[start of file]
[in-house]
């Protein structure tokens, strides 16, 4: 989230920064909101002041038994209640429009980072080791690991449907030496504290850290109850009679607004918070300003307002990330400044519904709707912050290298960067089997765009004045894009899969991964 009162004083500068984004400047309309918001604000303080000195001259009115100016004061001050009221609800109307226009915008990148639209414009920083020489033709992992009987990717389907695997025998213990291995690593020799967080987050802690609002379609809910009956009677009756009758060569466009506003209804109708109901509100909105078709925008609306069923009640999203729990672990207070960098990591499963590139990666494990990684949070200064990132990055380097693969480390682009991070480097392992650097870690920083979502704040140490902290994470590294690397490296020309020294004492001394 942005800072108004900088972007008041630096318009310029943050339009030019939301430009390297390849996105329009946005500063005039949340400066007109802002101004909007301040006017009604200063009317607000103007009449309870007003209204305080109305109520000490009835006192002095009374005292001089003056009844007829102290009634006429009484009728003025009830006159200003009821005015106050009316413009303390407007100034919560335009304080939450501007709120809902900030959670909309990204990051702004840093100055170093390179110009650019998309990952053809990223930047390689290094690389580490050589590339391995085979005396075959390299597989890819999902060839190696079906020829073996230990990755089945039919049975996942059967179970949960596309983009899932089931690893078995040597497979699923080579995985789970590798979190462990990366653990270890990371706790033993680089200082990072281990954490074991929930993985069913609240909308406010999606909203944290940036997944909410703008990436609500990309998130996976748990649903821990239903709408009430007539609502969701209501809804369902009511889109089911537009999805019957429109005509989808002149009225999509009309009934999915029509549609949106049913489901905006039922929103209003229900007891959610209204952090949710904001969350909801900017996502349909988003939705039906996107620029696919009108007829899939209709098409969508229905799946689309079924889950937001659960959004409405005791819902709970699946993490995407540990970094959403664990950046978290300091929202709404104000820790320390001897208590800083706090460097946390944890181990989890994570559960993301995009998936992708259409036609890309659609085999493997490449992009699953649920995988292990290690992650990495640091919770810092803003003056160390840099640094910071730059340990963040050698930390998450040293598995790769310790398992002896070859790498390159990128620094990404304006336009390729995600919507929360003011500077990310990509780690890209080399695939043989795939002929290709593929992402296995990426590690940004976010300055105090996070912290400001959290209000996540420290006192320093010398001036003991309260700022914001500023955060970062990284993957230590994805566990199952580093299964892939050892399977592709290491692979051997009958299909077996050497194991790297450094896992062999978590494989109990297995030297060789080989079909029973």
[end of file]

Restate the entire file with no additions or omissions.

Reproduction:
[in-house]
């Protein structure tokens, strides 16, 4: 989230920064909101002041038994209640429009980072080791690991449907030496504290850290109850009679607004918070300003307002990330400044519904709707912050290298960067089997765009004045894009899969991964 009162004083500068984004400047309309918001604000303080000195001259009115100016004061001050009221609800109307226009915008990148639209414009920083020489033709992992009987990717389907695997025998213990291995690593020799967080987050802690609002379609809910009956009677009756009758060569466009506003209804109708109901509100909105078709925008609306069923009640999203729990672990207070960098990591499963590139990666494990990684949070200064990132990055380097693969480390682009991070480097392992650097870690920083979502704040140490902290994470590294690397490296020309020294004492001394 942005800072108004900088972007008041630096318009310029943050339009030019939301430009390297390849996105329009946005500063005039949340400066007109802002101004909007301040006017009604200063009317607000103007009449309870007003209204305080109305109520000490009835006192002095009374005292001089003056009844007829102290009634006429009484009728003025009830006159200003009821005015106050009316413009303390407007100034919560335009304080939450501007709120809902900030959670909309990204990051702004840093100055170093390179110009650019998309990952053809990223930047390689290094690389580490050589590339391995085979005396075959390299597989890819999902060839190696079906020829073996230990990755089945039919049975996942059967179970949960596309983009899932089931690893078995040597497979699923080579995985789970590798979190462990990366653990270890990371706790033993680089200082990072281990954490074991929930993985069913609240909308406010999606909203944290940036997944909410703008990436609500990309998130996976748990649903821990239903709408009430007539609502969701209501809804369902009511889109089911537009999805019957429109005509989808002149009225999509009309009934999915029509549609949106049913489901905006039922929103209003229900007891959610209204952090949710904001969350909801900017996502349909988003939705039906996107620029696919009108007829899939209709098409969508229905799946689309079924889950937001659960959004409405005791819902709970699946993490995407540990970094959403664990950046978290300091929202709404104000820790320390001897208590800083706090460097946390944890181990989890994570559960993301995009998936992708259409036609890309659609085999493997490449992009699953649920995988292990290690992650990495640091919770810092803003003056160390840099640094910071730059340990963040050698930390998450040293598995790769310790398992002896070859790498390159990128620094990404304006336009390729995600919507929360003011500077990310990509780690890209080399695939043989795939002929290709593929992402296995990426590690940004976010300055105090996070912290400001959290209000996540420290006192320093010398001036003991309260700022914001500023955060970062990284993957230590994805566990199952580093299964892939050892399977592709290491692979051997009958299909077996050497194991790297450094896992062999978590494989109990297995030297060789080989079909029973």